Charitable Remainder Annuity Trust – This trust differs from the unitrust in that the annual income payment is a set dollar amount determined when the trust is established. No additions to the trust are allowed after the trust is established. Trust investments are managed separately for each trust.
- Proposed charitable remainder annuity trusts for which the University is trustee and/or administrator must be funded initially with assets of at least $100,000.
- The University recommends that trusts be limited to one or two income beneficiaries.
- Donors are encouraged to name a trust company, the trust office of their bank, or their community foundation as trustee.
Charitable Lead Trust – This trust pays to the University (and perhaps another charitable organization) a stream of payments for a specified period of years, at the end of which time the assets of the trust are distributed to non-charitable designees (e.g., the donor’s children or grandchildren). The assets of this trust must also be managed separately.
- Proposed charitable lead trusts must normally be funded initially with assets of at least $200,000.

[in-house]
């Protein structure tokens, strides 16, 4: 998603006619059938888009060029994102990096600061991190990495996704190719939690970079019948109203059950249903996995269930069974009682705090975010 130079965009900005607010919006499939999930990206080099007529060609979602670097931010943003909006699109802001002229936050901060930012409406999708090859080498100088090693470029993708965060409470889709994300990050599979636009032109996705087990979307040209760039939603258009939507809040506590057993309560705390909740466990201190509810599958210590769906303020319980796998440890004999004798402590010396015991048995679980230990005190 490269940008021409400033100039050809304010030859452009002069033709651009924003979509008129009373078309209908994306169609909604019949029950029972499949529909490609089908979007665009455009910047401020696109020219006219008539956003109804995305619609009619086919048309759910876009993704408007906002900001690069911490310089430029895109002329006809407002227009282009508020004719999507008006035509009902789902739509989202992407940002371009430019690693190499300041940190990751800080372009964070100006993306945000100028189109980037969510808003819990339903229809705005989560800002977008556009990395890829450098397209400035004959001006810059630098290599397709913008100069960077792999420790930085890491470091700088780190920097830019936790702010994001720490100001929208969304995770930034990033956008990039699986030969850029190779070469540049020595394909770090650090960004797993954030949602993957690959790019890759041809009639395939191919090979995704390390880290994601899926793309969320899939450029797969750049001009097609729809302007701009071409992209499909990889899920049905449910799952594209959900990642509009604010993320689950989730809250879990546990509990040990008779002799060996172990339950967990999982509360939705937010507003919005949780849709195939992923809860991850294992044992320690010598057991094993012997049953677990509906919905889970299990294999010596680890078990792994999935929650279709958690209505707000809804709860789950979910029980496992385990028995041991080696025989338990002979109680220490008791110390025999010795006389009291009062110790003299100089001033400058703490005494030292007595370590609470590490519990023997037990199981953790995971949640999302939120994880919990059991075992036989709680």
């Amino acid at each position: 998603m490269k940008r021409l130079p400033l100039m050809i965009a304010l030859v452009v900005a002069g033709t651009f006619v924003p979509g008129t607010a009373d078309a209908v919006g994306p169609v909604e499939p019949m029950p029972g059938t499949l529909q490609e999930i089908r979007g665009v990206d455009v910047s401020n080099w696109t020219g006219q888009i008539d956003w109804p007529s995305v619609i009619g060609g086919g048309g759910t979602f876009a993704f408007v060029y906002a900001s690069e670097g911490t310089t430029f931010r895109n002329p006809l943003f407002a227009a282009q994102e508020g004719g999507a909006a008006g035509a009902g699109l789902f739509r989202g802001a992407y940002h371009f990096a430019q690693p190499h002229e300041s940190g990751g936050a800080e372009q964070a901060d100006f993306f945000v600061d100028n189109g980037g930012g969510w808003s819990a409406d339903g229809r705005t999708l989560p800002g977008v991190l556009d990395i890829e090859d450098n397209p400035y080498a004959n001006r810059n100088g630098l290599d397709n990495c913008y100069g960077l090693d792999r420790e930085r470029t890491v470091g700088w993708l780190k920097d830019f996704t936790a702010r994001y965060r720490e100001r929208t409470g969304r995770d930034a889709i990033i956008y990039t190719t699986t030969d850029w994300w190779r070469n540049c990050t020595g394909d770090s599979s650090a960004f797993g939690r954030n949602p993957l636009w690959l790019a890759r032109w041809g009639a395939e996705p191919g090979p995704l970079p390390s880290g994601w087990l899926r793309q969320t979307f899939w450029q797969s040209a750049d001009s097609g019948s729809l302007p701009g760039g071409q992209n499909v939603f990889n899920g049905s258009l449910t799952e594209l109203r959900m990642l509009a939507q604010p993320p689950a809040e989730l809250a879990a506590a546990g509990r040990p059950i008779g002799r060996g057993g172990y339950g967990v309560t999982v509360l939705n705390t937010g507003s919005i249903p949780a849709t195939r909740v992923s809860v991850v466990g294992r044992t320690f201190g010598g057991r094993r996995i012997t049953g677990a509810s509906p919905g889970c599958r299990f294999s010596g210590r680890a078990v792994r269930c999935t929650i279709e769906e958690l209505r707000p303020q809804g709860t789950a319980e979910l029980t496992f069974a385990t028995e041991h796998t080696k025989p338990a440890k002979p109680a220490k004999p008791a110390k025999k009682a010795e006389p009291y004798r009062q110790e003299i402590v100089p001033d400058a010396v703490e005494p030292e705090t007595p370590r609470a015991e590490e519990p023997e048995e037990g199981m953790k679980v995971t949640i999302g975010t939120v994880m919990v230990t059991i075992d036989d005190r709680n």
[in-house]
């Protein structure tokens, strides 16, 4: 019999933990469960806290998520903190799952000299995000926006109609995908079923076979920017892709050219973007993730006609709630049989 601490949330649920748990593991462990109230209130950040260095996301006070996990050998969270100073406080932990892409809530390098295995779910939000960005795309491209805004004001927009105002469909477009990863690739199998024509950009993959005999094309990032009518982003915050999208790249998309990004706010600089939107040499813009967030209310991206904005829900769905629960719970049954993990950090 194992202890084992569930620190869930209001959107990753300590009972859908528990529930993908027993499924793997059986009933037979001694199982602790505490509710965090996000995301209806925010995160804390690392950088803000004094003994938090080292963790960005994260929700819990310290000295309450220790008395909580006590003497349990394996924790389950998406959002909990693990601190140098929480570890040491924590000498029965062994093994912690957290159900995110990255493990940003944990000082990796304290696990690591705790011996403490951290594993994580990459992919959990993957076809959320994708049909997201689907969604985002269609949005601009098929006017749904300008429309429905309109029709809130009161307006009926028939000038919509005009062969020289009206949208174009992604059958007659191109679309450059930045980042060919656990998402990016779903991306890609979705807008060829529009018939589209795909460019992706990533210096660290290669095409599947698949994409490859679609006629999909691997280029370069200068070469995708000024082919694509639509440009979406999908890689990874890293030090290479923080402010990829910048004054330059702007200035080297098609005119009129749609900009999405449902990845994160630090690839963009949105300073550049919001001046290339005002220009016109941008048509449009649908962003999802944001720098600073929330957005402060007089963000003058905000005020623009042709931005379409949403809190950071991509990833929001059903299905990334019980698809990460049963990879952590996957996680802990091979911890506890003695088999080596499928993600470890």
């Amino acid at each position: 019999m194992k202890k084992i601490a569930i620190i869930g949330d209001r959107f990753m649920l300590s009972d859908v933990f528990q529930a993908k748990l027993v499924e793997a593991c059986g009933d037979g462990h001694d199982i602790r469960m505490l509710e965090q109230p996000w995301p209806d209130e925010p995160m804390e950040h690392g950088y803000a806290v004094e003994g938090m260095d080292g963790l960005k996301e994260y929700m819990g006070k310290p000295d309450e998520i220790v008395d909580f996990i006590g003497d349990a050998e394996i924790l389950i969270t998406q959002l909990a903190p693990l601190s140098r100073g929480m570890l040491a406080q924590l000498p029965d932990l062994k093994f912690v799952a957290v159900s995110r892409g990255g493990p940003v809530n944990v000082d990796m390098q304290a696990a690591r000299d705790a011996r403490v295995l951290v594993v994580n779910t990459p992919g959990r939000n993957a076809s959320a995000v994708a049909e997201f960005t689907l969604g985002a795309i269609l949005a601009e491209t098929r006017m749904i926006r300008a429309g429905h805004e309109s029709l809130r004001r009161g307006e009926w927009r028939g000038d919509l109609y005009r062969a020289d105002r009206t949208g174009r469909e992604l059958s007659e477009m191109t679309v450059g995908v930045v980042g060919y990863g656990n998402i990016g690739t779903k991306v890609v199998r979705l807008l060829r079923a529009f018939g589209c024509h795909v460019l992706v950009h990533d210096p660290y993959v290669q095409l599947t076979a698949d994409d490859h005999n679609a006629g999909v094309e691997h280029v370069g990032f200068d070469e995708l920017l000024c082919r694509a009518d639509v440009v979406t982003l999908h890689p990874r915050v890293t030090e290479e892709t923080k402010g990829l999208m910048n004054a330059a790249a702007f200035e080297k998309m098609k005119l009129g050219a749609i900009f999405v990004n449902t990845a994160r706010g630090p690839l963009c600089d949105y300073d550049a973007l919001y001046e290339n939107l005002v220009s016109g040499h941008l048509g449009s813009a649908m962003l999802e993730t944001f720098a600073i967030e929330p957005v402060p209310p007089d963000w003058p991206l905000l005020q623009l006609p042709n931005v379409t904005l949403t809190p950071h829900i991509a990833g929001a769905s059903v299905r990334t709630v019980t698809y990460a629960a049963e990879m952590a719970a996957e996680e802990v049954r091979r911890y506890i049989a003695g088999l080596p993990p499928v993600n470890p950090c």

- Income received by the University as the result of a charitable lead trust is used and/or invested by the University for the purposes specified in the trust agreement. In those cases where the trust agreement indicates no specific purpose, income received is treated as an unrestricted asset of the University.
Charitable Gift Annuities (irrevocable) – Annuities are owned by the University. Proposed charitable gift annuities are funded initially with assets the fair market value of which is at least $10,000.
- Immediate Payment of Gift Annuity – In exchange for a gift, the donor/annuitant is guaranteed a fixed annual income during each annuitant’s life. Upon the death of the annuitant(s), the funds are directed to the University as designated by the donor. The annuity ends with the death of the last income beneficiary.
- · Annuity payments are made at the donor’s choice: quarterly, semi-annually or annually.